L&T: L&T 101

Jul
2008

On The Edge

Finishing Wrap Lenses


Top to bottom: Normal hide-a-bevel; edge cut-out fluting; sharp V bevel; shelf bevel; polished bevel

Photo by NEDJELJKO MATURA. Lenses courtesy of Tom Buell, Tom’s Sportique Eyewear, Boulder, Colo.


This article is the second in a two-part series about ordering and fabricating wrap sunwear. The first part, “Wrap It Up” appeared in the August issue of 20/20.


Finishing wrap lenses, whether for sunwear or streetwear, depends on skilled handwork. Prescription wrap lenses usually have thicker edges, especially in the nasal and/or temporal areas—due to the prescription, lens size and decentration—and can be a particular problem in minus powers given the use of steeper base curves. Wrap frames, available in a variety of plastic and metal full-frames or three-piece drilled rimless styles, all have a wrap or vertical tilt (a tilt around the vertical axis) of 10 to 20 degrees, which complicates lens finishing. Balancing these components mandates accuracy in lens sizing, beveling and mounting and in-office lab personnel must be prepared for a more labor intensive and meticulous fabrication process when it comes to excelling at wrap styles.

“Wrap sunlenses take more handwork,” says David Finley, lab manager of Dixie Eye Center in St. George, Utah. “You can’t do them in the normal production flow.”

Prescription wrap sunlenses defy standard lab protocols. The critical finishing aspect for all eyewear is probably lens sizing, a step made easier and more accurate by tracing technology. But even the latest generation of tracers can have trouble accurately reading the shape of wrap eyewires because of the frame wrap. “Many frame tracers require that the frame is ‘unwrapped’, or flattened to be traced, and the horizontal dimension and vertical dimension ratio can be wrong,” says Mark Mattison-Shupnick, CE coordinator for 20/20 magazine. “A lens that fits the frame’s A size will be too small in the B size. As a result, without the availability of a true 3D tracing, the entire size must be increased and some handwork is usually required.”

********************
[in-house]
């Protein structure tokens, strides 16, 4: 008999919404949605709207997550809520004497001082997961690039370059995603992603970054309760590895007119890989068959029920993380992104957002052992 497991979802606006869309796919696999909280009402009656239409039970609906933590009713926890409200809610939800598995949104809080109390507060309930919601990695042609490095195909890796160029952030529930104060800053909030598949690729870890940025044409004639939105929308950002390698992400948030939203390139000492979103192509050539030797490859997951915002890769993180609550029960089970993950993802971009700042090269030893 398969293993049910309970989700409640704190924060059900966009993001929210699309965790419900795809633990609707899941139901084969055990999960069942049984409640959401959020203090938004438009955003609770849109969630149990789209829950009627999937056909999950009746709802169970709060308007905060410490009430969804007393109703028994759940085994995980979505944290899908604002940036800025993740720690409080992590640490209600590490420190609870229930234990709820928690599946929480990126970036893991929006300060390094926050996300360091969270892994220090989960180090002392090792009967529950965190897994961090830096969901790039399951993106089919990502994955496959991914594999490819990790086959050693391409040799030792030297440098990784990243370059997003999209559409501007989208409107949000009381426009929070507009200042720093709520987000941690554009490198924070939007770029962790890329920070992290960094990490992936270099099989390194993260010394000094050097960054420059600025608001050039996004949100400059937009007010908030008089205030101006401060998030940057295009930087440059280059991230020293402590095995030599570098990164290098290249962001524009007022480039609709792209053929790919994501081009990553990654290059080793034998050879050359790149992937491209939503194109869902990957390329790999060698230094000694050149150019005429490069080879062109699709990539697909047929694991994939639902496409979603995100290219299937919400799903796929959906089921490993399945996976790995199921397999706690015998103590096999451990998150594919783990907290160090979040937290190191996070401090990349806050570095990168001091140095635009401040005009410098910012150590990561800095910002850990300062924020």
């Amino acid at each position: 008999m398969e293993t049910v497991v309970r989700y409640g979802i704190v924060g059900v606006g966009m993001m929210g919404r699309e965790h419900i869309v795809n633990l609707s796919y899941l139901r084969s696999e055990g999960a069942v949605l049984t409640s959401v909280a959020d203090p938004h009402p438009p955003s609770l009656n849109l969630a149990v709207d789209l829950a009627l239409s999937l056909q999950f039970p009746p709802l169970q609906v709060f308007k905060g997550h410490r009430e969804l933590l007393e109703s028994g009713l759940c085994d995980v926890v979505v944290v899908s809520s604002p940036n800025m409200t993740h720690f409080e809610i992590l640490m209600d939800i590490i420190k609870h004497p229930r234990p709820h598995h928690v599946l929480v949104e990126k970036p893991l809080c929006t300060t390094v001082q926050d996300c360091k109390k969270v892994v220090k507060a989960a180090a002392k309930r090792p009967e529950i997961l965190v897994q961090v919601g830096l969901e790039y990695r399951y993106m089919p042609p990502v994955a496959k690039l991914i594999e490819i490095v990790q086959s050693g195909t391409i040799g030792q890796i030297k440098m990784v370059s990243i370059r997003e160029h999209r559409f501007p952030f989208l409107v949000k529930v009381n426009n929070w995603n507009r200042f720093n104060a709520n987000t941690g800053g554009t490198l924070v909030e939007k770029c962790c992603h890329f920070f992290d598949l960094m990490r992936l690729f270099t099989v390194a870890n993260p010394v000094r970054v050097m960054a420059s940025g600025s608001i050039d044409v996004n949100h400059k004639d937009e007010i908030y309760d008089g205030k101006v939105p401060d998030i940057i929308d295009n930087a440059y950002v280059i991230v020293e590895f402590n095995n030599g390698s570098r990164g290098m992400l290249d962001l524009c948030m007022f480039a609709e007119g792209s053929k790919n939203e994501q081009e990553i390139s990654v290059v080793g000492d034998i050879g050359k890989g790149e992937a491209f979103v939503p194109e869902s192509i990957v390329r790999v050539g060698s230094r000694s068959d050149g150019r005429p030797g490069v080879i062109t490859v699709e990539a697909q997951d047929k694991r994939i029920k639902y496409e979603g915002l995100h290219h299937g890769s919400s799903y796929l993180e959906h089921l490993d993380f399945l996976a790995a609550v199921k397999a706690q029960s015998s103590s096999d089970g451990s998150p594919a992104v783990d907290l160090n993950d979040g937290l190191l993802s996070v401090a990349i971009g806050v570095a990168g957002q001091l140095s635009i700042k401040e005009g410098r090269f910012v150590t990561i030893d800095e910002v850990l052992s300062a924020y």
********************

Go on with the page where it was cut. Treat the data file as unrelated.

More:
Tracing wrap frames requires experience: knowing which frames trace easier than others and when to bump up the size. “If I am not sure of the trace, I will cut it a little big and bring it down by hand,” says Kathleen Staffieri, lab manager for Site For Sore Eyes, San Jose, Calif. “It depends on the frame style, how familiar I am with the style, the curvature of the frame and the curve of the lens. Wraps just take more handwork. It’s something you have to accept if you are an optician and want to sell them.”